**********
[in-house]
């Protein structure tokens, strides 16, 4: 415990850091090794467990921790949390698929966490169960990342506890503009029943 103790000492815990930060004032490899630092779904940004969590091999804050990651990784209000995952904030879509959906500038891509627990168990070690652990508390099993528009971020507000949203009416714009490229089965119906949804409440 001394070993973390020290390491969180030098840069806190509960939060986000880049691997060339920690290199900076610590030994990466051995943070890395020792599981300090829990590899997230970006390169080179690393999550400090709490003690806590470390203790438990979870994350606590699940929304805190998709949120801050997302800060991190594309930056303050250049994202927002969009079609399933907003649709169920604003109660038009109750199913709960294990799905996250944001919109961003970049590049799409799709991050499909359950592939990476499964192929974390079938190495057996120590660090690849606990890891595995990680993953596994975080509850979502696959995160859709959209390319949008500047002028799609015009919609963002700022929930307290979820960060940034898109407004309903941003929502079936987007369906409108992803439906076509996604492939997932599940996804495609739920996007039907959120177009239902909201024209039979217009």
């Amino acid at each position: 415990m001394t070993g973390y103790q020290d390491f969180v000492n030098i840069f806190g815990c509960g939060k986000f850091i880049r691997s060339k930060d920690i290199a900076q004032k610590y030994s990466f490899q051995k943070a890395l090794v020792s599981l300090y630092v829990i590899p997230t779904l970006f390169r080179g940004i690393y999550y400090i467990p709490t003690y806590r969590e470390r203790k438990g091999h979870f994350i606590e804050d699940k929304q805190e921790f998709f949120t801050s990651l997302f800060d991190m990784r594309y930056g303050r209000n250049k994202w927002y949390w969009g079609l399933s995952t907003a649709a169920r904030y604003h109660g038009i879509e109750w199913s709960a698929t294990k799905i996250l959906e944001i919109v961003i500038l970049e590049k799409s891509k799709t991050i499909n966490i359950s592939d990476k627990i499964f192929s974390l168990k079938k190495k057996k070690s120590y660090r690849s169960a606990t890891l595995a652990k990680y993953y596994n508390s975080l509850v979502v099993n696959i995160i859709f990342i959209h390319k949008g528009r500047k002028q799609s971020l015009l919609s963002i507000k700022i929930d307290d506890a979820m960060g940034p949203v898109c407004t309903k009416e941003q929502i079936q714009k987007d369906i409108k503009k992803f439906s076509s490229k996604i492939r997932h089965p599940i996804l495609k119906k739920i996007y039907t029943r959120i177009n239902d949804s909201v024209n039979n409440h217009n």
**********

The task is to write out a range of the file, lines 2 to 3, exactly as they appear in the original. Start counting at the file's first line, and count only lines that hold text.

């Protein structure tokens, strides 16, 4: 415990850091090794467990921790949390698929966490169960990342506890503009029943 103790000492815990930060004032490899630092779904940004969590091999804050990651990784209000995952904030879509959906500038891509627990168990070690652990508390099993528009971020507000949203009416714009490229089965119906949804409440 001394070993973390020290390491969180030098840069806190509960939060986000880049691997060339920690290199900076610590030994990466051995943070890395020792599981300090829990590899997230970006390169080179690393999550400090709490003690806590470390203790438990979870994350606590699940929304805190998709949120801050997302800060991190594309930056303050250049994202927002969009079609399933907003649709169920604003109660038009109750199913709960294990799905996250944001919109961003970049590049799409799709991050499909359950592939990476499964192929974390079938190495057996120590660090690849606990890891595995990680993953596994975080509850979502696959995160859709959209390319949008500047002028799609015009919609963002700022929930307290979820960060940034898109407004309903941003929502079936987007369906409108992803439906076509996604492939997932599940996804495609739920996007039907959120177009239902909201024209039979217009």
């Amino acid at each position: 415990m001394t070993g973390y103790q020290d390491f969180v000492n030098i840069f806190g815990c509960g939060k986000f850091i880049r691997s060339k930060d920690i290199a900076q004032k610590y030994s990466f490899q051995k943070a890395l090794v020792s599981l300090y630092v829990i590899p997230t779904l970006f390169r080179g940004i690393y999550y400090i467990p709490t003690y806590r969590e470390r203790k438990g091999h979870f994350i606590e804050d699940k929304q805190e921790f998709f949120t801050s990651l997302f800060d991190m990784r594309y930056g303050r209000n250049k994202w927002y949390w969009g079609l399933s995952t907003a649709a169920r904030y604003h109660g038009i879509e109750w199913s709960a698929t294990k799905i996250l959906e944001i919109v961003i500038l970049e590049k799409s891509k799709t991050i499909n966490i359950s592939d990476k627990i499964f192929s974390l168990k079938k190495k057996k070690s120590y660090r690849s169960a606990t890891l595995a652990k990680y993953y596994n508390s975080l509850v979502v099993n696959i995160i859709f990342i959209h390319k949008g528009r500047k002028q799609s971020l015009l919609s963002i507000k700022i929930d307290d506890a979820m960060g940034p949203v898109c407004t309903k009416e941003q929502i079936q714009k987007d369906i409108k503009k992803f439906s076509s490229k996604i492939r997932h089965p599940i996804l495609k119906k739920i996007y039907t029943r959120i177009n239902d949804s909201v024209n039979n409440h217009n």